You made the decision to hire a Personal Trainer, but now you have the task of actually picking one. Where should you begin? And what should you look for?

A Personal Trainer should be certified through a reputable fitness organization and have the education necessary to help you achieve your fitness goals. Remember, this person's profession is to assess your fitness level, design a training program and keep you consistently motivated, so it is okay to do a little research and find the best person for you.

Qualifications to consider:


Your Personal Trainer should have several years of experience and even more importantly, that experience should be in relation to your fitness goals. If you want to shave a few strokes off your golf game, your Personal Fitness Trainer should possess sport-specific knowledge. On the other hand, if you are recovering from an injury, your Personal Trainer should be knowledgeable in rehabilitation and be willing to work with your doctor if necessary. Many Personal Trainers are experts in a multitude of areas, but you need to ask to be sure.


As mentioned above, a Personal Trainer should be certified through one of the reputable fitness organizations such as NASM, ISSA or ACSM (more certification information is below). Their certification should also be current. You may want to inquire about their college degree as well if an advanced degree is important to you.

CPR and/or First Aid

The Personal Trainer you hire should possess a certification in CPR and/or first aid. Most Personal Trainers will tell you upfront what certifications they have, if not, feel free to inquire.


Your Personal Trainer should be well groomed, fit, and be on time and ready to go at your scheduled appointment time. He/she should also do a thorough assessment of your health and goals prior to starting your program, and then continue to track your progress over time.


You may not consider this at first, but you will be spending time with this person while working closely on your fitness goals, so it will be important that you and your Personal Trainer are compatible. You want someone who listens to you, pays attention to your needs, provides constructive criticism when necessary, and honestly assesses your health and progress.

As far as certification goes, there is a difference between Personal Trainers that are just certified, and those that are certified and qualified to train. You want to consider both the experience the Personal Trainer has, and the type of certification he/she has received.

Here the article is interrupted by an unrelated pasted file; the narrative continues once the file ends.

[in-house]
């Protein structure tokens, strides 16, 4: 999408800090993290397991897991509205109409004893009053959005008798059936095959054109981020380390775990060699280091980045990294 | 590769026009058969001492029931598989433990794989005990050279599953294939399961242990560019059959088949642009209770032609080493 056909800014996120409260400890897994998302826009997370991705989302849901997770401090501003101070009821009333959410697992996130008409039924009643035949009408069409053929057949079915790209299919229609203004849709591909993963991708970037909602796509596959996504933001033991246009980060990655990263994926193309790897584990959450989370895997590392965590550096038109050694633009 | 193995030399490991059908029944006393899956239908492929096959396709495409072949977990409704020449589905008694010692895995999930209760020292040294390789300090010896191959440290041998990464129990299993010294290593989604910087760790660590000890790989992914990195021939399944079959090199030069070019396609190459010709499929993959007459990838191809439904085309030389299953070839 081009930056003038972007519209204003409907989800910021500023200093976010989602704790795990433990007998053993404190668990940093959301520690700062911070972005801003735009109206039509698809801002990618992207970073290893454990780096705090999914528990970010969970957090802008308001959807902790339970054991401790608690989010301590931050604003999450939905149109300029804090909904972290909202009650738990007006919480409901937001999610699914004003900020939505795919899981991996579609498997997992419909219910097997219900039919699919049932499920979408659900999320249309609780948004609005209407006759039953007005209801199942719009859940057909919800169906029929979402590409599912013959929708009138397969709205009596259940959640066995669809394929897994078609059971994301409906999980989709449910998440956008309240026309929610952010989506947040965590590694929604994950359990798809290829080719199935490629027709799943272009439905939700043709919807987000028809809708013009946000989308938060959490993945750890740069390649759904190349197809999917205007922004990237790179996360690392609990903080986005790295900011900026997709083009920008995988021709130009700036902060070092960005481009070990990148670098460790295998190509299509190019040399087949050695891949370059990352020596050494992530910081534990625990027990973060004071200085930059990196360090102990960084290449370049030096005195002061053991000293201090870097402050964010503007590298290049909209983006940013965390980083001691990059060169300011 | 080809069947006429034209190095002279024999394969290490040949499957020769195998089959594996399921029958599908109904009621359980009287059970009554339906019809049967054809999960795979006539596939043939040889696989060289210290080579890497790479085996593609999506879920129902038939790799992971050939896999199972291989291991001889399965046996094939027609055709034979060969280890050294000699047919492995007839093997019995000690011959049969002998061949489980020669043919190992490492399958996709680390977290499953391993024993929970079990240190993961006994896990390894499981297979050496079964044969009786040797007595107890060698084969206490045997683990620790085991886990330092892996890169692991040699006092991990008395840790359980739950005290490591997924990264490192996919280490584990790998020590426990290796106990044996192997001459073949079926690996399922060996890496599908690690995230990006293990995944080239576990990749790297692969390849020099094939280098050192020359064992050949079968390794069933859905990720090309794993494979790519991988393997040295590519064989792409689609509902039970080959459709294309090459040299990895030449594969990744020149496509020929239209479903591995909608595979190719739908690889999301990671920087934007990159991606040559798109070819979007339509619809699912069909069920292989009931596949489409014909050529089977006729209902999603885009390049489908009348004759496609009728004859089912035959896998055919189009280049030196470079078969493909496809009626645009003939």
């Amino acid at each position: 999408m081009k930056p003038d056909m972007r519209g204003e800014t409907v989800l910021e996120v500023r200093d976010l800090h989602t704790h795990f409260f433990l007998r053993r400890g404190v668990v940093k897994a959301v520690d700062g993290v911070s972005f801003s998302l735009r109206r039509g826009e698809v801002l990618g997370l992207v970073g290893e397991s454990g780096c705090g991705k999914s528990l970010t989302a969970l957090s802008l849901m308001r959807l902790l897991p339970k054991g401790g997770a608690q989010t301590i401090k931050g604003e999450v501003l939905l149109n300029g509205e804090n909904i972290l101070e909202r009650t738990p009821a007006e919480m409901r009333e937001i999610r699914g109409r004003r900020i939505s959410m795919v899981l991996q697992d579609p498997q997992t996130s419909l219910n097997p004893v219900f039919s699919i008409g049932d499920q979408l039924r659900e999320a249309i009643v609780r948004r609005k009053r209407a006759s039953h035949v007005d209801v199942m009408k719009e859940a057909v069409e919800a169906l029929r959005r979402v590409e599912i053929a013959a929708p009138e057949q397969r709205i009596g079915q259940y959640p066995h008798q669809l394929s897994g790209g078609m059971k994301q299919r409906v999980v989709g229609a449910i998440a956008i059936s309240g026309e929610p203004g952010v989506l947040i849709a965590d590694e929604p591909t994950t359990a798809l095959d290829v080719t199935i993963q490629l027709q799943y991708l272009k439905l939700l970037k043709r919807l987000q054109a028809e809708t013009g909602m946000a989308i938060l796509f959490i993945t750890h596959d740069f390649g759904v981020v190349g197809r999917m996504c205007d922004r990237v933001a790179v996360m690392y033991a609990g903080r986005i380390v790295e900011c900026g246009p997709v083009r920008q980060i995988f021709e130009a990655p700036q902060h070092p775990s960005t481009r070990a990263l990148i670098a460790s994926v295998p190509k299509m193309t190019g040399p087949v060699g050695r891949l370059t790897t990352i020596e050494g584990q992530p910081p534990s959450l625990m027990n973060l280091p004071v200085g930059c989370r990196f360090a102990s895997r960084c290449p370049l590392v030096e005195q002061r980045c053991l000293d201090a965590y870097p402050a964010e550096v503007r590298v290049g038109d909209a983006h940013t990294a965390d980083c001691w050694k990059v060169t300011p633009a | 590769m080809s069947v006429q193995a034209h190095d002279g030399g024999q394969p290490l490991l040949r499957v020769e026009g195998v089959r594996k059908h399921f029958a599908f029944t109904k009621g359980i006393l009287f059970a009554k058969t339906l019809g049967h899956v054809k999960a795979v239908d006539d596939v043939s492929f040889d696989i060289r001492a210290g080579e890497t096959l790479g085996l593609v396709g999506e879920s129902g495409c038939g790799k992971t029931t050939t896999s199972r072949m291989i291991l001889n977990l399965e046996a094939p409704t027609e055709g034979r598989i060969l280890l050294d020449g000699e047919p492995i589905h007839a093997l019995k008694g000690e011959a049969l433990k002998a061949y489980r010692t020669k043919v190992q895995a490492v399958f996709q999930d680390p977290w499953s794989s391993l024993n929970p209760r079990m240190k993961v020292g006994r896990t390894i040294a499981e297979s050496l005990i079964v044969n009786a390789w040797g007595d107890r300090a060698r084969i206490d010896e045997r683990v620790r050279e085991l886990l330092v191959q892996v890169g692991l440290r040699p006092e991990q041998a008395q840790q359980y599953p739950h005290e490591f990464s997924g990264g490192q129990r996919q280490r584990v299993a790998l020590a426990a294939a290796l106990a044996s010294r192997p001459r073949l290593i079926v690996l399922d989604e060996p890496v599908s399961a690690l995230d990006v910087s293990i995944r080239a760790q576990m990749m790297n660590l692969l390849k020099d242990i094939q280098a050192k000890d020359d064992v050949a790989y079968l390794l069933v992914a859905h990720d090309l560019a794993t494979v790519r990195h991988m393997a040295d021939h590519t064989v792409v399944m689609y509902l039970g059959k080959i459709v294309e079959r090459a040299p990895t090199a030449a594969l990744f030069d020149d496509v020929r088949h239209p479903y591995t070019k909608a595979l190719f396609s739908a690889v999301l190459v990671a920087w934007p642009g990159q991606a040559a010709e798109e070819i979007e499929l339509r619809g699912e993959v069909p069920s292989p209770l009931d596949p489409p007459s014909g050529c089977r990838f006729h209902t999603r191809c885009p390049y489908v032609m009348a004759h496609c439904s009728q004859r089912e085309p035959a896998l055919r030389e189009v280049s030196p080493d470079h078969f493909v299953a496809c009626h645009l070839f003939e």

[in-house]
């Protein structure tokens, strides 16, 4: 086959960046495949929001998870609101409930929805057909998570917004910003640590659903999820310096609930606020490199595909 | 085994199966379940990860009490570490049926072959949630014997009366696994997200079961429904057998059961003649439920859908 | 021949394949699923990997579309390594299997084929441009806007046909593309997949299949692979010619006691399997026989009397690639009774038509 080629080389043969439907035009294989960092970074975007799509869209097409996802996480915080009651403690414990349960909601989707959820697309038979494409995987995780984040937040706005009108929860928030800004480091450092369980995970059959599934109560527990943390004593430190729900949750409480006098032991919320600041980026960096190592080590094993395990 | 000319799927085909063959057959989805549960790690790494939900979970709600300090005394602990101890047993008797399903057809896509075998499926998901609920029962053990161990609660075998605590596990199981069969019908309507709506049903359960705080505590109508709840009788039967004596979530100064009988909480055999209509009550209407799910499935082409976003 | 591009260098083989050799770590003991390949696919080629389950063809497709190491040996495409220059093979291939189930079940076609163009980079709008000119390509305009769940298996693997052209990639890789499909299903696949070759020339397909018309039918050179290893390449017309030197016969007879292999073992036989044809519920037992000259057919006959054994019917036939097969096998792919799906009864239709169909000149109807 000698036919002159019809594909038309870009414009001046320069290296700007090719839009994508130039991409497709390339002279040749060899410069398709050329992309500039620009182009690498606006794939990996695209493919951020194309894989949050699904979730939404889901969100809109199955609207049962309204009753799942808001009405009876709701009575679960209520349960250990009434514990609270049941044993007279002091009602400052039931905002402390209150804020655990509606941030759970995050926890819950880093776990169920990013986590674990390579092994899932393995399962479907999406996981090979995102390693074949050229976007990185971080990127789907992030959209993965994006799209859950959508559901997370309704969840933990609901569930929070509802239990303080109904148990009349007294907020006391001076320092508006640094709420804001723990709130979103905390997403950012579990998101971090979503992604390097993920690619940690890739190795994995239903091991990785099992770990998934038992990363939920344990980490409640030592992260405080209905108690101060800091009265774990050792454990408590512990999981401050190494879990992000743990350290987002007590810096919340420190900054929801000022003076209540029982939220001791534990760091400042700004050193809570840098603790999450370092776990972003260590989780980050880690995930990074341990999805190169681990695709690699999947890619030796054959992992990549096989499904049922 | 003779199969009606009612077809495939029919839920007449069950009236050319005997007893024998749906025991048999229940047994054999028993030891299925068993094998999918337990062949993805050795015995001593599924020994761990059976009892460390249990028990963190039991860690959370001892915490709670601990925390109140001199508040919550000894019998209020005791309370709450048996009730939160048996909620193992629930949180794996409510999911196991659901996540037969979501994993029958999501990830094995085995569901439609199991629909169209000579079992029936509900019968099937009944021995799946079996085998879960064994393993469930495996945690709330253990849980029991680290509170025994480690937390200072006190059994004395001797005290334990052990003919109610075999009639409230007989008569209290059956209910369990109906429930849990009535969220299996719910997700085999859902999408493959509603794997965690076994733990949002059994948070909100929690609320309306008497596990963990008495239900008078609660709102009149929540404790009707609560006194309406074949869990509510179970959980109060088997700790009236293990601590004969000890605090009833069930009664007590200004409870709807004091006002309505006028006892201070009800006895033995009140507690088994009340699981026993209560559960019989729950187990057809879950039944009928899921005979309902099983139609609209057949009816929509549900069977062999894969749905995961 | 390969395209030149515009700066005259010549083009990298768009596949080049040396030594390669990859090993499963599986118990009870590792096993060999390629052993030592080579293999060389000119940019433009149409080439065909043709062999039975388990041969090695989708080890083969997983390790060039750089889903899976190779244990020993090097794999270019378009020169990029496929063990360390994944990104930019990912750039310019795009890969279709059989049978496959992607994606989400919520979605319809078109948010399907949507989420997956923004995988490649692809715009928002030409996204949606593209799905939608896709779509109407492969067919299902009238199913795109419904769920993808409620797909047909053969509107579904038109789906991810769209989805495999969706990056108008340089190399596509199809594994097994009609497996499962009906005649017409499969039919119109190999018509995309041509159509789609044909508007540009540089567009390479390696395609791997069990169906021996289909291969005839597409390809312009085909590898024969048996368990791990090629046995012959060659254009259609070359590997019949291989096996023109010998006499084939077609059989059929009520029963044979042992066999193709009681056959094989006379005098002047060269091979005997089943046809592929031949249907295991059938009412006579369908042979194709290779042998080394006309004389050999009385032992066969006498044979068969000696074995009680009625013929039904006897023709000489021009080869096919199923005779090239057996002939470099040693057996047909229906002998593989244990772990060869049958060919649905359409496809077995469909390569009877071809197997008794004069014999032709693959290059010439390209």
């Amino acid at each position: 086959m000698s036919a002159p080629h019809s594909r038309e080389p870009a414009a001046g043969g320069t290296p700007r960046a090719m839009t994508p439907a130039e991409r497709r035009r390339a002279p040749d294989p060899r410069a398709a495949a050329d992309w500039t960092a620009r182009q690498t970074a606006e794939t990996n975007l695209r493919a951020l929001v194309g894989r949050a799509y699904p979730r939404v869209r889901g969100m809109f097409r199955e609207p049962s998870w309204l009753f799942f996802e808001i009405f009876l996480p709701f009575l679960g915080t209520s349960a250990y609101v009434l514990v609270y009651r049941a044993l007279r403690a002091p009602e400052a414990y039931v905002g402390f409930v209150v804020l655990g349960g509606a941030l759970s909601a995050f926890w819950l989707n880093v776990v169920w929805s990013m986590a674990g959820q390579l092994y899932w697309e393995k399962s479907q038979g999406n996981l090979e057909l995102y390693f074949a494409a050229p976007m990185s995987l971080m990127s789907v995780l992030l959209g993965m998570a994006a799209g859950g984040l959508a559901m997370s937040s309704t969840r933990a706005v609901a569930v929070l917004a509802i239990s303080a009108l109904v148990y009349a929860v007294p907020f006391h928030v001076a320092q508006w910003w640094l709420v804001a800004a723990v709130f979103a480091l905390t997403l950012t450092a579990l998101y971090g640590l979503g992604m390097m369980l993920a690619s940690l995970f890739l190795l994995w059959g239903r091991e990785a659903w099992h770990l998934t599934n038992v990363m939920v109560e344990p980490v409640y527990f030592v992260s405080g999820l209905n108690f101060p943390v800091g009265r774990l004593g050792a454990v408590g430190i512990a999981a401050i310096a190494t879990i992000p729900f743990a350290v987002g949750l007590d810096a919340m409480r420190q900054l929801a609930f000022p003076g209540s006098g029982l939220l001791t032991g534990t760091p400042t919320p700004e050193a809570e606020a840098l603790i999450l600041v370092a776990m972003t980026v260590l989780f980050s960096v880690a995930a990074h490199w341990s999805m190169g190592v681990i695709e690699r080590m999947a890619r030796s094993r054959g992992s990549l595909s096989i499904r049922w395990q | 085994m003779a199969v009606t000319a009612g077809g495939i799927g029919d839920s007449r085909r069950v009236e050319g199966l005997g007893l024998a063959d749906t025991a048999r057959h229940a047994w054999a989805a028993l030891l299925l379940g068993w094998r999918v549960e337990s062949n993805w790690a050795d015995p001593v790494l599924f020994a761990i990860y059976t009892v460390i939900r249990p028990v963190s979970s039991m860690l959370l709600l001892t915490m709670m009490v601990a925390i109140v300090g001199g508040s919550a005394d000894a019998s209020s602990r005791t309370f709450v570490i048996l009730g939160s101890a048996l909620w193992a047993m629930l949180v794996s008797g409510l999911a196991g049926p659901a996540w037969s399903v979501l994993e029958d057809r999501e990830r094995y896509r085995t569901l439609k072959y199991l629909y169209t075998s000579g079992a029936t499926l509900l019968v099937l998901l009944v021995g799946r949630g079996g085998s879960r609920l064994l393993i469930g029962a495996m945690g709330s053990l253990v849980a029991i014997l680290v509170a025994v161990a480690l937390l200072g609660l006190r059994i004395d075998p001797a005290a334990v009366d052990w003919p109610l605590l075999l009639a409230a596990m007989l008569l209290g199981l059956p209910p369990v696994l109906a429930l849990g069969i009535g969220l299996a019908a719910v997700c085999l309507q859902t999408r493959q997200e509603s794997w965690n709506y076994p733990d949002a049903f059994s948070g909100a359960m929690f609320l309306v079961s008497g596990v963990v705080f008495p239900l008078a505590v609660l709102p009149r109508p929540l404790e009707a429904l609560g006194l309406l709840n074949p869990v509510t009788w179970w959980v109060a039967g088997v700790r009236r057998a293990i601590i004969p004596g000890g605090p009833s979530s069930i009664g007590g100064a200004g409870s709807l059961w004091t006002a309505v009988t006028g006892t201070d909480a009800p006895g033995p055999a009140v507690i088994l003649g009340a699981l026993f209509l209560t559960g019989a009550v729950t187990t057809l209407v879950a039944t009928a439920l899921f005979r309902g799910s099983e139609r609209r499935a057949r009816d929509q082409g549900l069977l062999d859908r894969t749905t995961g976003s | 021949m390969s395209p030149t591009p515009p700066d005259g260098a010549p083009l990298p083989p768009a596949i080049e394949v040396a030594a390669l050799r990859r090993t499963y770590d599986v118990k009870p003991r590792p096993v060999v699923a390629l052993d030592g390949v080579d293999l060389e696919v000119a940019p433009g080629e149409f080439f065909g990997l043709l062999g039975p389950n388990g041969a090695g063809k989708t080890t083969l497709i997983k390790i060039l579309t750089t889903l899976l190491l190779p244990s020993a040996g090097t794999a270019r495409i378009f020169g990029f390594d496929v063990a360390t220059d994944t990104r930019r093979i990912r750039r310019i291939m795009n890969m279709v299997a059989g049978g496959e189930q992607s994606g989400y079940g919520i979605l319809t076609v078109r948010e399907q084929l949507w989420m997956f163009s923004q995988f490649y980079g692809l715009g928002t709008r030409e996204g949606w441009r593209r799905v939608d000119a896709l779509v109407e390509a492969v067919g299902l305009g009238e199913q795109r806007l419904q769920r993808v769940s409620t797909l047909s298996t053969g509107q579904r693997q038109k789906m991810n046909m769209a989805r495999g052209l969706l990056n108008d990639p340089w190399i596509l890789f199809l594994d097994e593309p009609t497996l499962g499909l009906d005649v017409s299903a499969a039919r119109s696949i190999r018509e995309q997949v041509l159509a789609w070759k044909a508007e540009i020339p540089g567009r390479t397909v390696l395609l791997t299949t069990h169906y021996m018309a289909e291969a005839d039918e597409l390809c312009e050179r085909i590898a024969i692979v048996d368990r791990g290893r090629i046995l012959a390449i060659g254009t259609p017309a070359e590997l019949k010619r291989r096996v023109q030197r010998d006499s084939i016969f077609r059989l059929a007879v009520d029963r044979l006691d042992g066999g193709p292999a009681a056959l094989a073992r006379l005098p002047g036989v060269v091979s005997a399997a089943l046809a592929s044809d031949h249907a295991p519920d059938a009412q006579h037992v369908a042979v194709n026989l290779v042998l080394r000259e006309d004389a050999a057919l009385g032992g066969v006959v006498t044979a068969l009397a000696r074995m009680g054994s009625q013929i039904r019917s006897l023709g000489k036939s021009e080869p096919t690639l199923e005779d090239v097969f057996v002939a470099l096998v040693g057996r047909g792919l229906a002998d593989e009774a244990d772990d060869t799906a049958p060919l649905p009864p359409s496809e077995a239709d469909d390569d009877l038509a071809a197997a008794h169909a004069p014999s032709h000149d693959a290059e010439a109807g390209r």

Legitimate Personal Training Certification Companies:

  • National Academy of Sports Medicine (NASM)
  • Aerobics and Fitness Association of America (AFAA)
  • American Fitness Professional and Associates (AFPA)
  • International Sports Sciences Association (ISSA)
  • American Council on Exercise (ACE)
  • American College of Sports Medicine (ACSM)
  • National Strength and Conditioning Association (NSCA)


Ask your Personal Trainer which certifications he/she currently possesses and if those certifications are current. You can do additional research on each certification agency to familiarize yourself with the accreditation process. Keep in mind that in addition to the certification, you may want to ask for personal references from other satisfied clients.

Cost Considerations:

For each session, expect to pay between $30 to $100 or more depending on whether your Personal Trainer is employed by a local gym or community center, or is private and carries his/her own overhead and insurance. Years of experience will also affect the cost of your session; more experience will usually cost more hourly. Buying a package or a series of sessions is usually more cost effective and is often the way to go if you are new to working out or have a long-term fitness goal.

On the flip side, as with all professions, Personal Training has its share of unqualified people that should not be training anyone.

Be cautious of a Personal Trainer that carries out any of the following:

  • Trains you so hard that you're in pain for days. Some soreness is normal, but you should still be able to move.
  • Recommends a level of training that is too difficult for you.
  • Ignores your questions and/or you.
  • Doesn't remember your specific health problem or injury after the initial consultation. For example, you shouldn't have to repeatedly remind your Personal Trainer that you had back surgery.
  • Suggests or demands that you take medications, supplements or herbs without speaking to your doctor first.
  • Makes personal phone calls while you are in session or answers the phone (unless it is an emergency).
  • Converses with other clients or Personal Trainers while you are training.
  • Doesn't return emails or phone calls.

A Personal Trainer should pay attention to you; correct your alignment, explain what muscles you're working and why, and be there to guide you through a fitness program. It's your body, time, and money, so you have the right to get what you want; a qualified Personal Trainer will understand that.

In return, be courteous and respectful of your Personal Trainer by showing up on time, saving personal phone calls till after your session, bringing your own water and towel, and listening to instructions without interrupting. This should be a rewarding time for you; ensure your Personal Trainer is qualified and experienced so you can build a relationship and reap the benefits of health and fitness. Good luck!